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Damion Hunter

Emperor's Games, The
Ballantine, 1984

Reviews:

Although The Emperor's Games is the shortest of the three novels in Hunter's Centurion trilogy, the story is every bit as compelling as the tales in the first two novels. The reign of Titus gives way to that of Domitian. Flavius now serves on the emperor's staff, and Correus finds himself doing everything from organizing bloody games in the Flavian Amphitheater to negotiating treaties with Germanic armies. The last thing Correus needed was to stumble on a plot to assassinate the emperor--and to find out that one of his beloved family members was at the heart of the web. This action-packed conclusion to Hunter's brilliant trilogy traces Correus's attempts to stop the plot and prevent the emperor's wrath from falling on his family while trying to stop a war that threatens to destroy the empire itself. Something untoward must have happened during the printing of this novel, but I am unaware of what the problem was. The cover art is by a different artist and is not consistent with the style of the first two volumes. Although the book took two years to appear (during which I remember making weekly trips to my local bookstore and driving the staff nuts by asking if the novel had arrived yet), the apparatus in this book is even less extensive than in Barbarian Princess. The formatter includes a map of Germany and the ubiquitous list of characters. The glossary (pp. 364-369) once again helps the reader understand the possibly unfamiliar terms that are sprinkled throughout the text. I found myself desperately missing the internal diagrams and illustrations that had proven so useful in the first two volumes. Still, what the novel lacked in drawings, Hunter made up for in his vivid prose. Yet the "rushed" look of the final book pertains only to the externals. The writing itself is just as superb as the stories in the previous two novels. Hunter continues to provide excellent details on life in the legions in ancient Rome and expands his scope to the City of Rome itself. The Emperor's Games is a fitting conclusion to this splendid trilogy and an absolute must-read. The entire trilogy is vividly described, action-packed and thoroughly authentic. It would make an excellent miniseries. At the very least, the novels should be reprinted. Until then, good luck hunting in the used bookstores for this out of print work. - Linda A. Malcor 10/99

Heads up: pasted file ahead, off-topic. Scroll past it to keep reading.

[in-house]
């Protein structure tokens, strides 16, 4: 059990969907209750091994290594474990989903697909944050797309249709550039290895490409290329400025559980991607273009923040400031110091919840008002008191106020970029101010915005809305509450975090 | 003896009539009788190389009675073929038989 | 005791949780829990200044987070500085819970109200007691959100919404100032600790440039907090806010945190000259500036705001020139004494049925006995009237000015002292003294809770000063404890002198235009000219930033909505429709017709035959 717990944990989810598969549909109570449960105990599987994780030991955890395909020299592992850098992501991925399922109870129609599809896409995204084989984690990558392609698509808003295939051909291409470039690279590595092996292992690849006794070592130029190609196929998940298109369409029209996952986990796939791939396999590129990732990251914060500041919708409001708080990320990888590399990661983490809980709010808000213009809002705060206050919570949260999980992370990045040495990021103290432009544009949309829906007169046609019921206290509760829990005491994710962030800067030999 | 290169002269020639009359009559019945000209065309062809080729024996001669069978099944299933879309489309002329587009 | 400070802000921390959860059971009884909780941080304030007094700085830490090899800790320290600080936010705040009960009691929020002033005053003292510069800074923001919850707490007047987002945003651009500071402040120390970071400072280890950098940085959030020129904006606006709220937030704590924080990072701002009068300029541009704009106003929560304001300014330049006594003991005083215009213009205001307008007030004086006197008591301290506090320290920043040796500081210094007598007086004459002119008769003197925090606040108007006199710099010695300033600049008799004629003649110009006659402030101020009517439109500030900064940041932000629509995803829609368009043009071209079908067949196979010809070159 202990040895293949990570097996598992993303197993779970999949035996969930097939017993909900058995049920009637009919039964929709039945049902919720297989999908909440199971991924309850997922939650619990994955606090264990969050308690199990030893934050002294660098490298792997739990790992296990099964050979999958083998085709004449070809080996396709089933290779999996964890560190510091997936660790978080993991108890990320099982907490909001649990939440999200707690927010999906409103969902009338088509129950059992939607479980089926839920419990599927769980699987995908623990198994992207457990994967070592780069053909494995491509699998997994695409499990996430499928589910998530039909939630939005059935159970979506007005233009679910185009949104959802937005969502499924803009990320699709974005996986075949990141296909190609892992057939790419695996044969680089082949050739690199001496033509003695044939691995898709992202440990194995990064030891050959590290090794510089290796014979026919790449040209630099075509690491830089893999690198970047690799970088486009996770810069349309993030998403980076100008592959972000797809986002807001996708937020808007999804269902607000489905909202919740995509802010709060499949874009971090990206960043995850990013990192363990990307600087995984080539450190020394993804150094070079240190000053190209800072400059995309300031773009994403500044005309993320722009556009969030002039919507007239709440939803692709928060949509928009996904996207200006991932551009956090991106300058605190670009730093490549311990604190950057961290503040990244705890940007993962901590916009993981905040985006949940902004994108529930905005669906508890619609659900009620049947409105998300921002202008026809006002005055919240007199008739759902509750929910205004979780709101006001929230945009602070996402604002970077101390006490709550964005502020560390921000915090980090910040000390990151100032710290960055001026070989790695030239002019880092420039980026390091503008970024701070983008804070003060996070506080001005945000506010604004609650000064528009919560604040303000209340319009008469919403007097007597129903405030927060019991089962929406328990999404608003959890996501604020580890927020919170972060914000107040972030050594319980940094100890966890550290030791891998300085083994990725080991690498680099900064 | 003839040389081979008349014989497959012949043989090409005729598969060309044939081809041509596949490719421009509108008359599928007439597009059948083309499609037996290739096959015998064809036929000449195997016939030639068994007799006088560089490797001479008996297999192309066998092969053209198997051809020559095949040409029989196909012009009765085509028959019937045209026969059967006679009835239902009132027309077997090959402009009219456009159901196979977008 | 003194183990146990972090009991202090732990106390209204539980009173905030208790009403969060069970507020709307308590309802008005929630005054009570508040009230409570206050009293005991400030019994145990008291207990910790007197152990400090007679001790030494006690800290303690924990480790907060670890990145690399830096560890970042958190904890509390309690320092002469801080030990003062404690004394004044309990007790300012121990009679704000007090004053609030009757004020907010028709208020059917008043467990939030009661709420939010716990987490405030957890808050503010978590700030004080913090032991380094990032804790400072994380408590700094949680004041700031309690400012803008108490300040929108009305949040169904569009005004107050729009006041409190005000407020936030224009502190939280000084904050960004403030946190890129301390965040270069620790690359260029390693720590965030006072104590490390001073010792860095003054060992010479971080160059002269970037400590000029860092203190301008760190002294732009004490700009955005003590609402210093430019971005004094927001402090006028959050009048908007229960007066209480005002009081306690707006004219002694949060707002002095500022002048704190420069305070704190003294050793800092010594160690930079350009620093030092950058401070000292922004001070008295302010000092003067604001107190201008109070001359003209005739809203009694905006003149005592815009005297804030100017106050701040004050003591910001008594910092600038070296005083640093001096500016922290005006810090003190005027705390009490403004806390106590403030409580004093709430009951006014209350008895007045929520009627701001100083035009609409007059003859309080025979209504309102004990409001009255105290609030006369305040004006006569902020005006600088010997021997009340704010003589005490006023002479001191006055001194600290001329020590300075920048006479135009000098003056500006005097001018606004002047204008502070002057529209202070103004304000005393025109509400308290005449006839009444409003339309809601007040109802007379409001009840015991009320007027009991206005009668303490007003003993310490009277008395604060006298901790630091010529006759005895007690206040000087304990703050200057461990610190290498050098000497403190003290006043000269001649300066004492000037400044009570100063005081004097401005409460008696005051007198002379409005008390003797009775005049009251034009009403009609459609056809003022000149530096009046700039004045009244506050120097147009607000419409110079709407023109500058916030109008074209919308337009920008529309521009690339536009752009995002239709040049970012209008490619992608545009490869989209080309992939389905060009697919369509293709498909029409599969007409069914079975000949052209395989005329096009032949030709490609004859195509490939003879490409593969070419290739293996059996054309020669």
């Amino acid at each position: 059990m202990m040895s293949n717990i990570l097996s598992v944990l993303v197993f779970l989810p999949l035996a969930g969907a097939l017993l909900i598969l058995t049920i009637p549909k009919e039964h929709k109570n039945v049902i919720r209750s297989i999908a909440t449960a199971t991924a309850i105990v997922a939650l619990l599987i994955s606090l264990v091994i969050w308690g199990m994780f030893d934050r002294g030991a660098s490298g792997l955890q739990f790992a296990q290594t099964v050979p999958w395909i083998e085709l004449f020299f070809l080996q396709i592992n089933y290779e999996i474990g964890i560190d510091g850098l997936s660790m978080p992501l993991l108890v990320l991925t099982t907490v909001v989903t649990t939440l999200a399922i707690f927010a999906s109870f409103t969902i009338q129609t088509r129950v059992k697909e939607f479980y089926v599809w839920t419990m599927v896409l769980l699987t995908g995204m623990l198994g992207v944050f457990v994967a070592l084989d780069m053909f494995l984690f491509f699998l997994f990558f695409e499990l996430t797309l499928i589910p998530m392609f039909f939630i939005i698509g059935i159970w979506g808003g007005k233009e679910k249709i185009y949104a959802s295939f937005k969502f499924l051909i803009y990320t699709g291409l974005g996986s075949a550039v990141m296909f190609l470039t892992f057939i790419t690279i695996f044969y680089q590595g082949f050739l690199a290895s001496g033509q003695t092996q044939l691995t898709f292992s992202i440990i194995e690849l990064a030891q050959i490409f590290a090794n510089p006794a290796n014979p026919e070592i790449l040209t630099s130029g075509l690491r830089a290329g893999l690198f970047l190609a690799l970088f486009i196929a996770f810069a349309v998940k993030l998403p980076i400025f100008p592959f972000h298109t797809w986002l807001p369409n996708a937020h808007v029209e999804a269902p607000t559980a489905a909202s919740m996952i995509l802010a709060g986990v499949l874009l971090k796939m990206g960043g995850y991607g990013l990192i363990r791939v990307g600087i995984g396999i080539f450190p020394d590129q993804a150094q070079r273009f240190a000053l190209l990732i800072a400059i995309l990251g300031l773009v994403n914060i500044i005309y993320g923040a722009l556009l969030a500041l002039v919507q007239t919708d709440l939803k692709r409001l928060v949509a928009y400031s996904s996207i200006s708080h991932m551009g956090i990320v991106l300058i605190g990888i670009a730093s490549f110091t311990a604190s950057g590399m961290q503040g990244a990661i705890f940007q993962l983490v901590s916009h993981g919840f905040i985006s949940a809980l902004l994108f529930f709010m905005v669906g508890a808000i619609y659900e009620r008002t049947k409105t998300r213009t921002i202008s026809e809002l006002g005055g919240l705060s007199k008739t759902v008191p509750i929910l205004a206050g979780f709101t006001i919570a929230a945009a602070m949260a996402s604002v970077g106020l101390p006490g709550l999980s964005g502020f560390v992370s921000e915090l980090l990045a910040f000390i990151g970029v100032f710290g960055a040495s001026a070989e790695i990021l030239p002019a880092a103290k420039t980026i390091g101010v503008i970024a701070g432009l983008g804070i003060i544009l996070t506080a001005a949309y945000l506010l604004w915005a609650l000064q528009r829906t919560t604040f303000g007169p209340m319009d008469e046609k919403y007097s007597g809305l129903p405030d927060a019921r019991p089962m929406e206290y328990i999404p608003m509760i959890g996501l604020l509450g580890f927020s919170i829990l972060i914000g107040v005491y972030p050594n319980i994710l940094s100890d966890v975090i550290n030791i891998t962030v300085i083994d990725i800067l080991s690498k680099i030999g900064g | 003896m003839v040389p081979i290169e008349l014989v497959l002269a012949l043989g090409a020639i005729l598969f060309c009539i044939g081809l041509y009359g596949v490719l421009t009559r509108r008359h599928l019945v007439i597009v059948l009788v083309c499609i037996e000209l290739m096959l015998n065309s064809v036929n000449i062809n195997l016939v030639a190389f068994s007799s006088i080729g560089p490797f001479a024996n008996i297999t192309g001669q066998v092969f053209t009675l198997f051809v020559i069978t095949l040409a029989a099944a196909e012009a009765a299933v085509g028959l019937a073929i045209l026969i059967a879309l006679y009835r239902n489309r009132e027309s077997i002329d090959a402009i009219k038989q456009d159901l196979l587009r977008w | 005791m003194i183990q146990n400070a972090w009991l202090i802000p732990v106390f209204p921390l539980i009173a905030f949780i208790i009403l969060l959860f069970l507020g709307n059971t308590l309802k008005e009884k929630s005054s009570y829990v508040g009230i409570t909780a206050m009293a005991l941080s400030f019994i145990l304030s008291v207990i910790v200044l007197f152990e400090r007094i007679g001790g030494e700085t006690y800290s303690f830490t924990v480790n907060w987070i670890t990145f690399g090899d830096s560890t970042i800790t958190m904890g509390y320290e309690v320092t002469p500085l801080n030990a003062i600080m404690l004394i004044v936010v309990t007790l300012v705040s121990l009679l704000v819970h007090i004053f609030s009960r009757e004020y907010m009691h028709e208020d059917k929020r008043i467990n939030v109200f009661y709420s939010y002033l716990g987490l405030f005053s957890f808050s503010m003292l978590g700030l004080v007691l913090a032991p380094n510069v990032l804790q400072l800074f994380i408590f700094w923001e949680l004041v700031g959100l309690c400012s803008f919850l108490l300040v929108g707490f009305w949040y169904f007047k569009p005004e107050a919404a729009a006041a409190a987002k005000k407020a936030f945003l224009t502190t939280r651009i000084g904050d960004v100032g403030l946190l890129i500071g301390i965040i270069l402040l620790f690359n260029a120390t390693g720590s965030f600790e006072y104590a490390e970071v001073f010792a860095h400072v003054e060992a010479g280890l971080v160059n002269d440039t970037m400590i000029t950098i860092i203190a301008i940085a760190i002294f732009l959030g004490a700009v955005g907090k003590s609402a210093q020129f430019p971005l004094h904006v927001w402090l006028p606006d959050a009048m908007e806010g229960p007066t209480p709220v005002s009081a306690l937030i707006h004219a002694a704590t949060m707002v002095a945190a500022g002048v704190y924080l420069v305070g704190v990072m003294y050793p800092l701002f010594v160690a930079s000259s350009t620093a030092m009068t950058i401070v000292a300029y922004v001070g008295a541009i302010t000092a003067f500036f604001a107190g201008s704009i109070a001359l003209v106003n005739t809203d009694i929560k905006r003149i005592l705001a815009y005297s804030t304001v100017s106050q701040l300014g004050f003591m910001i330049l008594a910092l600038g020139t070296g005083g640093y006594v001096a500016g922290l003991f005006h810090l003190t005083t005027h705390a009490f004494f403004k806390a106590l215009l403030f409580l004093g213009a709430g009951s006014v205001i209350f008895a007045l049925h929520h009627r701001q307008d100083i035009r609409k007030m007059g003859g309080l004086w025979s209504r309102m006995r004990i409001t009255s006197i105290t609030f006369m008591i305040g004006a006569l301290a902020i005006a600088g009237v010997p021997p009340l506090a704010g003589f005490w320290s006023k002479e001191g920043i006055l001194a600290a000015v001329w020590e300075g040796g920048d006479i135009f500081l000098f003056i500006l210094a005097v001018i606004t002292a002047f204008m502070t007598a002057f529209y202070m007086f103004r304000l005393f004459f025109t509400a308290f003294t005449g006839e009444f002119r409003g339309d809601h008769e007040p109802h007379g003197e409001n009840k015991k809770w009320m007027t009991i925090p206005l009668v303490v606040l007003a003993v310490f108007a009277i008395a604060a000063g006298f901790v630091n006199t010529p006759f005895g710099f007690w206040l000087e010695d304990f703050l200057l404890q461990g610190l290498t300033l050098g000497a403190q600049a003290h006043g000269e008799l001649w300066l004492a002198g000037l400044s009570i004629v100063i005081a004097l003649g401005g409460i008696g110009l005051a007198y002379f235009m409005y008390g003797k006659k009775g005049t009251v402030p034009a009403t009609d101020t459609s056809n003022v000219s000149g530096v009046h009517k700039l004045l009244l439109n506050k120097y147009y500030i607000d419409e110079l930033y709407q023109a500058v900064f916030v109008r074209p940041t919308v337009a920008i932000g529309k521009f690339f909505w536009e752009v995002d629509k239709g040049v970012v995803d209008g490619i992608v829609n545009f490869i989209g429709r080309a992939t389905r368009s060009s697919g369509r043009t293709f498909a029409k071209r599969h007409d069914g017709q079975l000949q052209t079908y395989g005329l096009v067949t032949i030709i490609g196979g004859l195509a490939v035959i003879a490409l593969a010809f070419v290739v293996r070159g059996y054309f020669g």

- Linda A. Malcor, 10/1/1999

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